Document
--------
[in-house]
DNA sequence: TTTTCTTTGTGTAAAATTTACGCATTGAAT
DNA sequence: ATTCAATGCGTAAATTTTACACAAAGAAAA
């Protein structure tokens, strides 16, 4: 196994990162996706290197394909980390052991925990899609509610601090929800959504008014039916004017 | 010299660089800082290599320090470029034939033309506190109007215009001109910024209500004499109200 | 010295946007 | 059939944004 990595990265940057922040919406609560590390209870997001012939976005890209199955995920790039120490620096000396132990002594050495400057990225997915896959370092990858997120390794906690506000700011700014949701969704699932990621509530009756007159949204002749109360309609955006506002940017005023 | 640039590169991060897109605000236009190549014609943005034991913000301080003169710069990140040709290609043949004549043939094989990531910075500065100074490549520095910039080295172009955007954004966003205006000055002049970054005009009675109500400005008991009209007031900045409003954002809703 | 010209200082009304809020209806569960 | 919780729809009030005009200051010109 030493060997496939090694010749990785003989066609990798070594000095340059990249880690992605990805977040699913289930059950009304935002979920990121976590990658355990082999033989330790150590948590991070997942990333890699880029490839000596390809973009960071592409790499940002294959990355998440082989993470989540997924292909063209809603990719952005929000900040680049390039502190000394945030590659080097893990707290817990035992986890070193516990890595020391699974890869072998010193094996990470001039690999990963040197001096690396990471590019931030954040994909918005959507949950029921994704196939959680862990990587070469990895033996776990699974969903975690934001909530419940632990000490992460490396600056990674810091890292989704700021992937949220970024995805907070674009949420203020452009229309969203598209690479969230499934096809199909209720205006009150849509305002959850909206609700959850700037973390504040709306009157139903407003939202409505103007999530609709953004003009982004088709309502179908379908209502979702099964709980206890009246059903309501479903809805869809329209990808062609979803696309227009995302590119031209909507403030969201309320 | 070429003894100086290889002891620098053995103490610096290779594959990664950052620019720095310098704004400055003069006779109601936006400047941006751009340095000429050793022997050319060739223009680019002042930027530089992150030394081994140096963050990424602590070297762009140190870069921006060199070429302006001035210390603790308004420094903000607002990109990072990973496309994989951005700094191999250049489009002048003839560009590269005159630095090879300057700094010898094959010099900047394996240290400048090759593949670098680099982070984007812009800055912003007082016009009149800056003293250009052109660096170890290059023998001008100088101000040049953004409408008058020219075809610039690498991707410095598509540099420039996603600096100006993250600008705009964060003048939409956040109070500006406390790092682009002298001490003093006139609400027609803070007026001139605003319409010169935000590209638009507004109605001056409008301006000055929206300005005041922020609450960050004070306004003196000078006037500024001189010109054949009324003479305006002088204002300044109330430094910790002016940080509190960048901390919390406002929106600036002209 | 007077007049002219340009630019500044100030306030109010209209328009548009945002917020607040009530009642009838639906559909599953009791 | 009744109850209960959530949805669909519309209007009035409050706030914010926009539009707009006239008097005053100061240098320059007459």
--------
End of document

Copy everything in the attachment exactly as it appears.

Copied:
[in-house]
DNA sequence: TTTTCTTTGTGTAAAATTTACGCATTGAAT
DNA sequence: ATTCAATGCGTAAATTTTACACAAAGAAAA
């Protein structure tokens, strides 16, 4: 196994990162996706290197394909980390052991925990899609509610601090929800959504008014039916004017 | 010299660089800082290599320090470029034939033309506190109007215009001109910024209500004499109200 | 010295946007 | 059939944004 990595990265940057922040919406609560590390209870997001012939976005890209199955995920790039120490620096000396132990002594050495400057990225997915896959370092990858997120390794906690506000700011700014949701969704699932990621509530009756007159949204002749109360309609955006506002940017005023 | 640039590169991060897109605000236009190549014609943005034991913000301080003169710069990140040709290609043949004549043939094989990531910075500065100074490549520095910039080295172009955007954004966003205006000055002049970054005009009675109500400005008991009209007031900045409003954002809703 | 010209200082009304809020209806569960 | 919780729809009030005009200051010109 030493060997496939090694010749990785003989066609990798070594000095340059990249880690992605990805977040699913289930059950009304935002979920990121976590990658355990082999033989330790150590948590991070997942990333890699880029490839000596390809973009960071592409790499940002294959990355998440082989993470989540997924292909063209809603990719952005929000900040680049390039502190000394945030590659080097893990707290817990035992986890070193516990890595020391699974890869072998010193094996990470001039690999990963040197001096690396990471590019931030954040994909918005959507949950029921994704196939959680862990990587070469990895033996776990699974969903975690934001909530419940632990000490992460490396600056990674810091890292989704700021992937949220970024995805907070674009949420203020452009229309969203598209690479969230499934096809199909209720205006009150849509305002959850909206609700959850700037973390504040709306009157139903407003939202409505103007999530609709953004003009982004088709309502179908379908209502979702099964709980206890009246059903309501479903809805869809329209990808062609979803696309227009995302590119031209909507403030969201309320 | 070429003894100086290889002891620098053995103490610096290779594959990664950052620019720095310098704004400055003069006779109601936006400047941006751009340095000429050793022997050319060739223009680019002042930027530089992150030394081994140096963050990424602590070297762009140190870069921006060199070429302006001035210390603790308004420094903000607002990109990072990973496309994989951005700094191999250049489009002048003839560009590269005159630095090879300057700094010898094959010099900047394996240290400048090759593949670098680099982070984007812009800055912003007082016009009149800056003293250009052109660096170890290059023998001008100088101000040049953004409408008058020219075809610039690498991707410095598509540099420039996603600096100006993250600008705009964060003048939409956040109070500006406390790092682009002298001490003093006139609400027609803070007026001139605003319409010169935000590209638009507004109605001056409008301006000055929206300005005041922020609450960050004070306004003196000078006037500024001189010109054949009324003479305006002088204002300044109330430094910790002016940080509190960048901390919390406002929106600036002209 | 007077007049002219340009630019500044100030306030109010209209328009548009945002917020607040009530009642009838639906559909599953009791 | 009744109850209960959530949805669909519309209007009035409050706030914010926009539009707009006239008097005053100061240098320059007459």